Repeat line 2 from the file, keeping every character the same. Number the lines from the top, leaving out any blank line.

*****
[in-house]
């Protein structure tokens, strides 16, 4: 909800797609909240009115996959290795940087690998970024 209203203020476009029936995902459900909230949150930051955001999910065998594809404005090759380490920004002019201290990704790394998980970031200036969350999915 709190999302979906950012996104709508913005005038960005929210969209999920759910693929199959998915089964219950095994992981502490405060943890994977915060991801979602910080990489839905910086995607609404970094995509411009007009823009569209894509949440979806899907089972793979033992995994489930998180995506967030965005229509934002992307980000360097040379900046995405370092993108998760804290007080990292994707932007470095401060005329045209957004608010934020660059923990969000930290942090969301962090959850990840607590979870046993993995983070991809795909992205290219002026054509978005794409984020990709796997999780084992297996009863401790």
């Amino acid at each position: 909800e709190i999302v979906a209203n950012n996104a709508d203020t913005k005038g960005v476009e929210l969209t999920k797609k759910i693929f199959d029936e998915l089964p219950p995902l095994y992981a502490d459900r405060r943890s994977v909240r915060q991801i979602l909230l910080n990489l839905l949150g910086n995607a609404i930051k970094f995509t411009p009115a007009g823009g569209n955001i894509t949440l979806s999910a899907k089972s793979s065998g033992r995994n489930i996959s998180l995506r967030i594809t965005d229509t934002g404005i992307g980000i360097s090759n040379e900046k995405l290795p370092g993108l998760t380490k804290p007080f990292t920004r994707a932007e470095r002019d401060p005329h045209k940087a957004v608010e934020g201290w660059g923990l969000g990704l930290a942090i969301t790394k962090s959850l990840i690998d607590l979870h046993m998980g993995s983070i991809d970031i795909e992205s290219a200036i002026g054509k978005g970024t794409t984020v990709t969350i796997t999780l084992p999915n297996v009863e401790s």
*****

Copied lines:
């Protein structure tokens, strides 16, 4: 909800797609909240009115996959290795940087690998970024 209203203020476009029936995902459900909230949150930051955001999910065998594809404005090759380490920004002019201290990704790394998980970031200036969350999915 709190999302979906950012996104709508913005005038960005929210969209999920759910693929199959998915089964219950095994992981502490405060943890994977915060991801979602910080990489839905910086995607609404970094995509411009007009823009569209894509949440979806899907089972793979033992995994489930998180995506967030965005229509934002992307980000360097040379900046995405370092993108998760804290007080990292994707932007470095401060005329045209957004608010934020660059923990969000930290942090969301962090959850990840607590979870046993993995983070991809795909992205290219002026054509978005794409984020990709796997999780084992297996009863401790």